There is no , a handful of profanities, and some “adult” conversations about the various romantic affairs involving the main characters. The PG-13 rating is more than fair.
The only real warning I will offer is that if you suffer from what is commonly known as “Disingenuous Support of Our Troops-itis”, then you might want to bring a copy of General Patton’s War As I Knew It autobiography, or a downloaded version of John Wayne’s performance in The Longest Day on your iPod to help the spell of rage you might experience during specific scenes in this film pass.
For those of you who suffer from this affliction, you’ll know what I’m talking about when you see it. For the rest of you, enjoy the movie and be grateful you can still derive full pleasure from entertainment that subtly (and sometimes not-so-subtly) seeks to undermine your traditional, conservative worldview.
I mean it, I’m jealous. I can’t watch a Fruit Loops commercial without reading politics in to it.
While I grant State of
State of Play: Good acting. Cool idea. But in the end, a story that falls short of being great.
RJ’s Fool-proof Rating System:
“New Theater, Opening Night” (Charlton Heston would have Fandango-ed this one already)
“New Theater” (Worth your time and $10)
“Cheap Theater” (No rush, but better seen on a screen bigger than the one you got at home)
“Rental-worthy” (For when the movie you wanted at Blockbuster is all checked out)
“Bad” (Someone should offer a public apology for the distribution of this film)
Cubs win! Today's victorious finish against the Cardinals was too dramatic not to put something on the old blog about it. In case you didn't hear...actually, you know what, just watch the footage I have linked right here.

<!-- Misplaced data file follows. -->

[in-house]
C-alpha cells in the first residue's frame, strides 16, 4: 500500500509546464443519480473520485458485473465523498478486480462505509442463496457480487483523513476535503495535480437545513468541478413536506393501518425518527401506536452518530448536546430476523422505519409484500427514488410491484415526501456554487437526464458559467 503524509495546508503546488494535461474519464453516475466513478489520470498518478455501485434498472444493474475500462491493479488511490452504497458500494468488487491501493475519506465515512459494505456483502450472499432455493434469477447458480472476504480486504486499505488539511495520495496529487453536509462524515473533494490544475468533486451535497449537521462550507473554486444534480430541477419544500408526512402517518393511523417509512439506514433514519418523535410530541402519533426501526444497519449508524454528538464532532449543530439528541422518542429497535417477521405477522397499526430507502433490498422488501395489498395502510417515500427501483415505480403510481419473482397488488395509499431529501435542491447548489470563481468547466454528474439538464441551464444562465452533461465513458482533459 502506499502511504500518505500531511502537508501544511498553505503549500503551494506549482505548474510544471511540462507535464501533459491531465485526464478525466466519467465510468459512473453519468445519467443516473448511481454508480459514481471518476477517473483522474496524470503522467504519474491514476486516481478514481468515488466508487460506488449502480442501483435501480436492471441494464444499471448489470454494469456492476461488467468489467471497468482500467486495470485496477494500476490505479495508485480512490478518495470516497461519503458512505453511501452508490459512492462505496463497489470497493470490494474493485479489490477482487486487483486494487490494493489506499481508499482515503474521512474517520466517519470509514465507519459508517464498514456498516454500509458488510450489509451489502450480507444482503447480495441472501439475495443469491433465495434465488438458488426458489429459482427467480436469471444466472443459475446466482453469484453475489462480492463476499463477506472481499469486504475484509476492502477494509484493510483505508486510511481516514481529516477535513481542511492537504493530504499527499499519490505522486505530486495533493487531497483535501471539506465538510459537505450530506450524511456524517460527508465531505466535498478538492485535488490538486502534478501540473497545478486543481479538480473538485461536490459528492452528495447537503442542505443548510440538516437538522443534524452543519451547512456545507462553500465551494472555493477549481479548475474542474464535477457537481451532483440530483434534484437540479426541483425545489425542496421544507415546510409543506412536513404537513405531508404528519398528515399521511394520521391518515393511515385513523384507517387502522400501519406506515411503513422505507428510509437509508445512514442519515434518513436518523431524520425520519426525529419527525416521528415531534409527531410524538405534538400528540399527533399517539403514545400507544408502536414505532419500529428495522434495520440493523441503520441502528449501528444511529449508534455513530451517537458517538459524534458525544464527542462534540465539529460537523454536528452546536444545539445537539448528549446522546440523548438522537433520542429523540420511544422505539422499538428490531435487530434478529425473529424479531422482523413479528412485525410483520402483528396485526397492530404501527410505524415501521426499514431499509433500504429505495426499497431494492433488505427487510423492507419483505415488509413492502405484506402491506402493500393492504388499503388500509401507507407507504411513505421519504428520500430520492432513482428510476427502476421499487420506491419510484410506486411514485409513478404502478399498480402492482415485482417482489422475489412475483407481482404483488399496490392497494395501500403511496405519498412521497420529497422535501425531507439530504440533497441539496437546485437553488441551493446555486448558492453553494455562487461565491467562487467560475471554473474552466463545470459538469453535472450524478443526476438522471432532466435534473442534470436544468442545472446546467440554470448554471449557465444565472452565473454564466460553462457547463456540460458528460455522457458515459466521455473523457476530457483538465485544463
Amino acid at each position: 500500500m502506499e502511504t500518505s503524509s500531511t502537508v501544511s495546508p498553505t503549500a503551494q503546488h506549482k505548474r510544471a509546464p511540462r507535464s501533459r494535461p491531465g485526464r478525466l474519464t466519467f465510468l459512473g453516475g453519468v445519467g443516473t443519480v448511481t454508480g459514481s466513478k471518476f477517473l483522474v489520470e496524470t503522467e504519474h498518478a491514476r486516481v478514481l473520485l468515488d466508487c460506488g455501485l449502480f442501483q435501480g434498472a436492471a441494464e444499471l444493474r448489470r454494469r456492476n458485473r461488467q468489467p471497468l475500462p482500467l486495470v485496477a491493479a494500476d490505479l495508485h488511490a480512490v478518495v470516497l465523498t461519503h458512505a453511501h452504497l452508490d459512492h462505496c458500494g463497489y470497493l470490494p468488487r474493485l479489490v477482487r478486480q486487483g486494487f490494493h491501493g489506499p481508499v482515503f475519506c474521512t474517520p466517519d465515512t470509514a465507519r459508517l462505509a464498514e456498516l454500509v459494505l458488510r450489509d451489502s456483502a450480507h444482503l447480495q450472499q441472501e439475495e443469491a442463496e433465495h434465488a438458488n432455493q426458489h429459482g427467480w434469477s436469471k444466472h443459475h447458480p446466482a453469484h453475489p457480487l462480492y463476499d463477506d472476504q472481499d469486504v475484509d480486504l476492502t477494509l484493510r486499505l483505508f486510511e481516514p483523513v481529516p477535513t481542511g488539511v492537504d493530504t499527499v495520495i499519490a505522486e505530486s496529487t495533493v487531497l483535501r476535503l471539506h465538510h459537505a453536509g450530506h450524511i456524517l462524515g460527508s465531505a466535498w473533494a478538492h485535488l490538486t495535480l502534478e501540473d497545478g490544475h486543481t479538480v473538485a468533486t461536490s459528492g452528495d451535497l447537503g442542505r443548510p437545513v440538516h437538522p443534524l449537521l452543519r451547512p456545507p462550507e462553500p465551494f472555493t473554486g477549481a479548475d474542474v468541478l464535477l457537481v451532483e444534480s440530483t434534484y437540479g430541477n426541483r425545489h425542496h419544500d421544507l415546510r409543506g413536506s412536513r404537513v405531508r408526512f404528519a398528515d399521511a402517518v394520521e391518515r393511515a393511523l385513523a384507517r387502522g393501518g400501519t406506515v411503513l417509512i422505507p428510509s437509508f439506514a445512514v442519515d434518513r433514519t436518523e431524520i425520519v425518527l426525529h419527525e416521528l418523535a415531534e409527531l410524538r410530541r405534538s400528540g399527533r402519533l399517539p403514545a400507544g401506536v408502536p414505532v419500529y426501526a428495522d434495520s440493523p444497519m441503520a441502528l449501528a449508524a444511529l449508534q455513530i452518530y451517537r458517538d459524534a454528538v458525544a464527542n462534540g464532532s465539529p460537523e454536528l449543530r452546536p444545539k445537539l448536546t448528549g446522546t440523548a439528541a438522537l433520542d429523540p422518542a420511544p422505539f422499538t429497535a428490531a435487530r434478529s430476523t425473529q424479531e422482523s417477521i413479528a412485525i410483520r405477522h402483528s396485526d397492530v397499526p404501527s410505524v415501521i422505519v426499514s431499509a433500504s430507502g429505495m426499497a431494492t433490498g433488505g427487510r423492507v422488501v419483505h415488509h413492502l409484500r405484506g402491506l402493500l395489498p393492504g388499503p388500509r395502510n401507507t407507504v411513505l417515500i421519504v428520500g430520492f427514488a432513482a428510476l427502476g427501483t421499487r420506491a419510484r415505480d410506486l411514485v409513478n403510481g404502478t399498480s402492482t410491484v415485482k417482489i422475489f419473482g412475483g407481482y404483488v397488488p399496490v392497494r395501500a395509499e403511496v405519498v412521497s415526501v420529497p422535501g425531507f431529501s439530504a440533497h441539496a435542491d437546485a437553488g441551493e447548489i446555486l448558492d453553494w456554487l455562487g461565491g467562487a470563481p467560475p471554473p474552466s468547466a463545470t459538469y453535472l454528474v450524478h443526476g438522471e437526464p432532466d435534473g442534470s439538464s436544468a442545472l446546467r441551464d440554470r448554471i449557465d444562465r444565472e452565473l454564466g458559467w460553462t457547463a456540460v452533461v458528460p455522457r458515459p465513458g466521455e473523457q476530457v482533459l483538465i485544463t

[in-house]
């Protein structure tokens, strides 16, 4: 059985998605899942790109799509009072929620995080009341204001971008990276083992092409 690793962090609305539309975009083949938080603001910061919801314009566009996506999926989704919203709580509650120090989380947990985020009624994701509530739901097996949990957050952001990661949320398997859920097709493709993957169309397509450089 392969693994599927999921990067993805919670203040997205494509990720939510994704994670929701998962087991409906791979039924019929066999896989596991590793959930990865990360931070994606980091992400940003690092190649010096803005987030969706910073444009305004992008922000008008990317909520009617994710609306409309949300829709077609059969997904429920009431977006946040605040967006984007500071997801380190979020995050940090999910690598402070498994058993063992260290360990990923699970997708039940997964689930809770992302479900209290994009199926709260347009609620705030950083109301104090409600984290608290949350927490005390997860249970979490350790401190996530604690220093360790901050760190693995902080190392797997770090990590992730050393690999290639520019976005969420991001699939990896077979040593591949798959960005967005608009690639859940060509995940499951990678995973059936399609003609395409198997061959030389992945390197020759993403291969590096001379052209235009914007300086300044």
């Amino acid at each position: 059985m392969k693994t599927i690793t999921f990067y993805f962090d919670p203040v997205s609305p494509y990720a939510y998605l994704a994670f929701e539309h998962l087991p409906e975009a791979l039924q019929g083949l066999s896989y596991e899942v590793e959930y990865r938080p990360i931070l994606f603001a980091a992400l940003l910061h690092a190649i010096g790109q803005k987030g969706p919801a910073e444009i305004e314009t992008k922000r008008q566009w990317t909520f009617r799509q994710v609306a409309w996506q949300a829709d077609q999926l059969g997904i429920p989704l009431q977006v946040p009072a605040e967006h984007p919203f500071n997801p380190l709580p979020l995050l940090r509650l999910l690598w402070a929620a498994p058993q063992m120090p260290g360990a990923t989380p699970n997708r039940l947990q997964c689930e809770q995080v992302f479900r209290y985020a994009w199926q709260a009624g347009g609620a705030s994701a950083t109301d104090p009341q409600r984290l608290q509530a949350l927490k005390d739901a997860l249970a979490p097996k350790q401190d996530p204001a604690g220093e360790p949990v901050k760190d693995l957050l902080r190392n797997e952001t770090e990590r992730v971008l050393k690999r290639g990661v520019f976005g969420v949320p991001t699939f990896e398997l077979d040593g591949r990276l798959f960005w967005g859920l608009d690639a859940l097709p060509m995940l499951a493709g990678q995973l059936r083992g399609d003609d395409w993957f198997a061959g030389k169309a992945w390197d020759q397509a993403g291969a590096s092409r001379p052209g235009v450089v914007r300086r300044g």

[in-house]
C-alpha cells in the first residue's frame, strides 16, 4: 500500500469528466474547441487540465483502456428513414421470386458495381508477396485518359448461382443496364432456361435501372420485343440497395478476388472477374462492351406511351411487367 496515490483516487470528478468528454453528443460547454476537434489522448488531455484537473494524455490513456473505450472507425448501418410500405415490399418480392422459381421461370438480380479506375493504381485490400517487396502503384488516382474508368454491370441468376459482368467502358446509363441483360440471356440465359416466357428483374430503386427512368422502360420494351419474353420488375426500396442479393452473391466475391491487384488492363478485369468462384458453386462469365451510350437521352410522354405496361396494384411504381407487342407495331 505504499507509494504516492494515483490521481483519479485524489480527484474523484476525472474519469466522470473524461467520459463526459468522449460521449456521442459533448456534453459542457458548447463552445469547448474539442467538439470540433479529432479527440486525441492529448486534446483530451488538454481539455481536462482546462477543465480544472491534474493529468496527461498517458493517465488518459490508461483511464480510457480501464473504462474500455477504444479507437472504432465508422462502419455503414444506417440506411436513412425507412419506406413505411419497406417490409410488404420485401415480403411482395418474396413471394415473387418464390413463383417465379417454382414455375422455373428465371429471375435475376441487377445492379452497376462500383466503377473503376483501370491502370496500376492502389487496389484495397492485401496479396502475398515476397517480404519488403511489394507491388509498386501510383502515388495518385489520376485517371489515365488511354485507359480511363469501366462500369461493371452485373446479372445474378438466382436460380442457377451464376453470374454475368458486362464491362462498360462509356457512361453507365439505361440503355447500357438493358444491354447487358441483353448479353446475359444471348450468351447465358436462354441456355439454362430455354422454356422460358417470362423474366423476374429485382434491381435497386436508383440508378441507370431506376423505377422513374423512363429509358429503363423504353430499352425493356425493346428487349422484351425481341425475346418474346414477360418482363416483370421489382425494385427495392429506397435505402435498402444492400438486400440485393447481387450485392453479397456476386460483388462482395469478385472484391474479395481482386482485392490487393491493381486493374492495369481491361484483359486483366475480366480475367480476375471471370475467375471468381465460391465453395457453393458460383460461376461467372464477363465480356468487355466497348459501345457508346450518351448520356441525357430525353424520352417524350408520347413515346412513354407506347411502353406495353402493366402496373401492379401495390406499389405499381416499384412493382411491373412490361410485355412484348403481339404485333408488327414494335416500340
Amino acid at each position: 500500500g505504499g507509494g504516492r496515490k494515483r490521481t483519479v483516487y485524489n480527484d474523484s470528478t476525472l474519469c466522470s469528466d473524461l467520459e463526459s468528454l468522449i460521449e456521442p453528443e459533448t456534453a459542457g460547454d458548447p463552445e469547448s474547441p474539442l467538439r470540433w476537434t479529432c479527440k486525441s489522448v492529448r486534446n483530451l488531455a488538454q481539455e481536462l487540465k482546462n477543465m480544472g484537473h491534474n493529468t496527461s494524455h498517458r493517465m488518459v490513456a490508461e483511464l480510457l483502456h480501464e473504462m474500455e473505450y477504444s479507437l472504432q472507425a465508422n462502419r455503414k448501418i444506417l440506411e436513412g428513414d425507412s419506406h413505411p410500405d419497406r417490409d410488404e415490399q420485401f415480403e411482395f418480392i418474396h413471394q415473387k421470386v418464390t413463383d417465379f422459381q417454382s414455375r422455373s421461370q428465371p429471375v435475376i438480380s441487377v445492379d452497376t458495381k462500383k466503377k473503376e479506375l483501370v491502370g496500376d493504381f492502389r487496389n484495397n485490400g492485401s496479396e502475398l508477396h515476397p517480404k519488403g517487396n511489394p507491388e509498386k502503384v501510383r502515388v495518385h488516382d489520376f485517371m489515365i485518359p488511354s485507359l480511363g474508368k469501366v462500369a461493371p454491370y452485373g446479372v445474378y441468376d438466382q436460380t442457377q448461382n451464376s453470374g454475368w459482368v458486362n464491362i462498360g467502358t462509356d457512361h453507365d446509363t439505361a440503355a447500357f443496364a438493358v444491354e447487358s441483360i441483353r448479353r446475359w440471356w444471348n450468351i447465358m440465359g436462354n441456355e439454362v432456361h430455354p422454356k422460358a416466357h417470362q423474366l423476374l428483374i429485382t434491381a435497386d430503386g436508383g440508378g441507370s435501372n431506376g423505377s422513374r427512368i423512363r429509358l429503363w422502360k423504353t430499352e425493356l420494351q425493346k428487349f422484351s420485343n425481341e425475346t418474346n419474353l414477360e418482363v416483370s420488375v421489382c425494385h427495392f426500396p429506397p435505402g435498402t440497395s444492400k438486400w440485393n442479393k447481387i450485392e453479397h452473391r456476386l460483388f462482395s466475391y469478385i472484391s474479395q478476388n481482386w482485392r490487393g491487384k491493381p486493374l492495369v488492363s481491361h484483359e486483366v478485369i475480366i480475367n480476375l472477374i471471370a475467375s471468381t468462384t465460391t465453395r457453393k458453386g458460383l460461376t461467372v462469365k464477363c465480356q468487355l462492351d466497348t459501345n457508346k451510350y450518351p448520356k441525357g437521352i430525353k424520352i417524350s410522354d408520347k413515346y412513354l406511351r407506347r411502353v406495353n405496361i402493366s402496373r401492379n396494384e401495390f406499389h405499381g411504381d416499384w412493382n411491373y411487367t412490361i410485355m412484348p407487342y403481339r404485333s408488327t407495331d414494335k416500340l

People have been asking me my thoughts on the Tea Parties. I would like to enter in to evidence Exhibit Steyn. Please read his new column on why exactly it was that much of the mainstream media either tried to ignore the hundreds of thousands of Americans who came out on Tax Day, or belittled the conservative attempt at community organizing.
Amid his scattershot pronouncements on everything from global nuclear disarmament to high-speed rail, President Obama said something almost interesting the other day. Decrying a "monstrous tax code that is far too complicated for most Americans to understand," the Tax-Collector-in-Chief pledged: "I want every American to know that we will rewrite the tax code so that it puts your interests over any special interests."
That shouldn't be hard. A tax code that put my interests over any special interests would read: "How much did you earn last year? [Insert number here]thousand dollars? Hey, feel free to keep it. You know your interests better than we do!"
OK, to be less absolutist about it, my interests include finding a road at the end of my drive every morning, and modern equipment for the (volunteer) fire department and a functioning military to deter the many predators out there, and maybe one or two other things. But 95 percent of the rest is not just "special interests" but social engineering – a $400 tax credit for falling into line with Barack Obama and Susan Roesgen. That's why these are Tea Parties – because the heart of the matter is the same question posed two-and-a-third centuries ago: Are Americans subjects or citizens? If the latter, then a benign sovereign should not be determining "your interests" and then announcing that he's giving you a "tax credit" as your pocket money.
Wednesday, April 15, 2009
Some readers of mine, expressing what I believe to be an all-too-commonly held position in the culture at-large, claim that when I quote from books like Wealth of Nations or The Federalist Papers or Democracy in America or Road to Serfdom I’m, “living in the past,” or that, “those guys couldn’t have foreseen a complex world with Facebook, so we shouldn’t take what they say too seriously.”